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Emilia Kovalcsik
Emilia Kovalcsik

What kind of leader do you want to be

When you become a manager for the first time, you might have an image of the kind of leader you want to become.

More often than not, though, we don’t have any vision of how we want to be as a manager – we just got promoted, and all we want is to prove we are fit for the position, be effective and deliver on our goals.

Who cares in what style – nobody judges the winners, right? So, we usually dive into our first managerial role and hope to prevail long enough to care about our leadership style.

That is ok, yet I want to encourage you to spend some time defining what kind of leader you want to be.

Why bother?

Why do I need a leadership style?

Your leadership style acts like a lens that shapes how you view the challenges and approach the difficulties.

When you know what kind of leader you want to be, it is easier to “stay in the role”, react and manage others in a way that matches your values and principles.

Defining your way of being a leader will help you stay consistent and clear when setting boundaries and expectations.

Knowing and showing your consistent leadership style makes communication smoother – people will understand how you operate and learn how to approach you.

It also enables you to build a solid and consistent personal brand (here is why it is essential to have one).

How do I find my style?

People lead in multiple ways; I am sure you know many great leaders who are nothing like each other.
If you google “leadership styles”, you will get tones to choose from, but how do you know which one will serve You best?

I don’t want to convince you to commit to any particular style that might fit you; instead, I want to propose a little exercise that might help you figure out the kind of leader you want to be.

Start by looking around your organization and searching for managers and leaders you admire (or at least appreciate). When you identify them, write down a list of their names. Do not limit yourself in your search – it can be someone whose formal title does not suggest a leadership role, but you can see the person as a true leader. Got it?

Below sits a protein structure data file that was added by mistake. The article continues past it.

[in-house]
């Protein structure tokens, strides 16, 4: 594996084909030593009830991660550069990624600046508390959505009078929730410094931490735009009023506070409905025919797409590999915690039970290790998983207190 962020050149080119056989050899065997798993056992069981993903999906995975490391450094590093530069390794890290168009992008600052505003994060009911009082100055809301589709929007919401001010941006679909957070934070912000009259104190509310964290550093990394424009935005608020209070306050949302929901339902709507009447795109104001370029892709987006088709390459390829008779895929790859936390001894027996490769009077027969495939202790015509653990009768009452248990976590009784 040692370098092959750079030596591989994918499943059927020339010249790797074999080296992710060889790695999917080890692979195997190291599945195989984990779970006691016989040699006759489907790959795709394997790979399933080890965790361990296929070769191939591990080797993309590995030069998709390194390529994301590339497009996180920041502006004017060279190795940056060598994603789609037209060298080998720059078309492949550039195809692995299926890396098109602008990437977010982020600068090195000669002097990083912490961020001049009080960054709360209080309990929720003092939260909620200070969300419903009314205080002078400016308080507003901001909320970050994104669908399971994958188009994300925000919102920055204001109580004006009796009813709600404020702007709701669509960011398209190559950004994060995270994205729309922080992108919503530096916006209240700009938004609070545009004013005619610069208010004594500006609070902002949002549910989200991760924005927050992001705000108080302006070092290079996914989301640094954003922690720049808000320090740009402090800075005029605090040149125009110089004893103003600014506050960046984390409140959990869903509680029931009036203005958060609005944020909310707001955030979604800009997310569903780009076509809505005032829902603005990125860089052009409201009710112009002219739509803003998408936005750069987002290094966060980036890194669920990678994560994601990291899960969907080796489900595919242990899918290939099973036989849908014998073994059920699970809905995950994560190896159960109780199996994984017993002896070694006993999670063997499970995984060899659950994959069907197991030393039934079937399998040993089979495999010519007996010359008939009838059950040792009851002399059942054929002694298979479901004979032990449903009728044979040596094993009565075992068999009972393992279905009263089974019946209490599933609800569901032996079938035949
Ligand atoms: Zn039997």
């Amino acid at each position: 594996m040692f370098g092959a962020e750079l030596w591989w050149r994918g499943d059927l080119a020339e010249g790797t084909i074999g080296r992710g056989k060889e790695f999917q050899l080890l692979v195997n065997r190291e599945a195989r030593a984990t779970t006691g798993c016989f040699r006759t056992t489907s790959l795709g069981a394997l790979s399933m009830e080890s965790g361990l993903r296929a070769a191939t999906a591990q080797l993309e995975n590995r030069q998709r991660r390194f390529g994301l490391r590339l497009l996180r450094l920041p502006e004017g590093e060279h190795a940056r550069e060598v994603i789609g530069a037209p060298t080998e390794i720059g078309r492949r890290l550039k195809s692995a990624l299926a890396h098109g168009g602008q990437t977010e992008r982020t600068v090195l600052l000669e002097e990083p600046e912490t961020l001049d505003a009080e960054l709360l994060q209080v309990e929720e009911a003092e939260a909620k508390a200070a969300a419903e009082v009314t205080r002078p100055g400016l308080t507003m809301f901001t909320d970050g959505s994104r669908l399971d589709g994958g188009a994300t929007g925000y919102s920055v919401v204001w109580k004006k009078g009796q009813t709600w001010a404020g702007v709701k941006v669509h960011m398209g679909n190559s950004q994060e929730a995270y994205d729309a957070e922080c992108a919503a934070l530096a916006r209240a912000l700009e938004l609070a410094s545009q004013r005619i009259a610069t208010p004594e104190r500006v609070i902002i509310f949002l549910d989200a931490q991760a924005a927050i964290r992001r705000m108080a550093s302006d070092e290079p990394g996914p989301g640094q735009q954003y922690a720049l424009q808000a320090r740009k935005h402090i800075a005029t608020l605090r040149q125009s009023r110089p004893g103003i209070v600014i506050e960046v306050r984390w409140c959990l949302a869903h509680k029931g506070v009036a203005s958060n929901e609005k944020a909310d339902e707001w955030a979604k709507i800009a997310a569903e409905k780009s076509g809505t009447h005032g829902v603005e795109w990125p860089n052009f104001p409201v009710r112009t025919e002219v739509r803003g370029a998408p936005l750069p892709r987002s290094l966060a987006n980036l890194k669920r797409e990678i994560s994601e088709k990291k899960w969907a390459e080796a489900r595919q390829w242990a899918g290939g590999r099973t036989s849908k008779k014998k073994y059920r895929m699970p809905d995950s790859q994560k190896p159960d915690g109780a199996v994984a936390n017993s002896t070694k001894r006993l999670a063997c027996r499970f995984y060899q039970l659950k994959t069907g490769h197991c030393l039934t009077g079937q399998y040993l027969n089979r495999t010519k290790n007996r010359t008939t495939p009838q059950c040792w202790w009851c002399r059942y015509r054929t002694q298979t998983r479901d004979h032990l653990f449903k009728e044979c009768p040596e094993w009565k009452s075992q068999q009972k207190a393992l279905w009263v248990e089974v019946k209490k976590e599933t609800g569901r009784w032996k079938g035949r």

In the following step, next to each name, write down why you admire them – list one or two things you appreciate about the person; it can be a skill or a characteristic that you find is making them a great leader. 

Try to focus on things you think are essential to be the great leader you want to become.

When creating your list, you might name the same characteristics multiple times; you will see that the same effect can be reached in various ways. Bingo!

Say you are looking for ways to model effective leadership. You might want to be as effective as your manager but don’t want to achieve it in the aggressive manner he presents, right? 

Look around again – can you name anyone else in your organization who is as effective as your manager but has a different style? Would that suit you better? Secondly, looking at the examples of leaders is excellent for inspiration but trust your guts too. Think about your working style and experience, how effective are you and what works best for you already?

Always consider your personality and natural style – what are the behaviours that fit your personality, and which are the ones that stand against your natural tendencies? Be honest with yourself and remember that your leadership style cannot stand in opposition to your natural way of being and acting.

When you go to the end of the exercise, you will have two things (at least) – a list of characteristics you want to model as a great leader and a number of ways of practicing them in real life.

Additionally, you will have a list of potential mentors to ask for guidance.

Your leadership style can start taking shape from here. 

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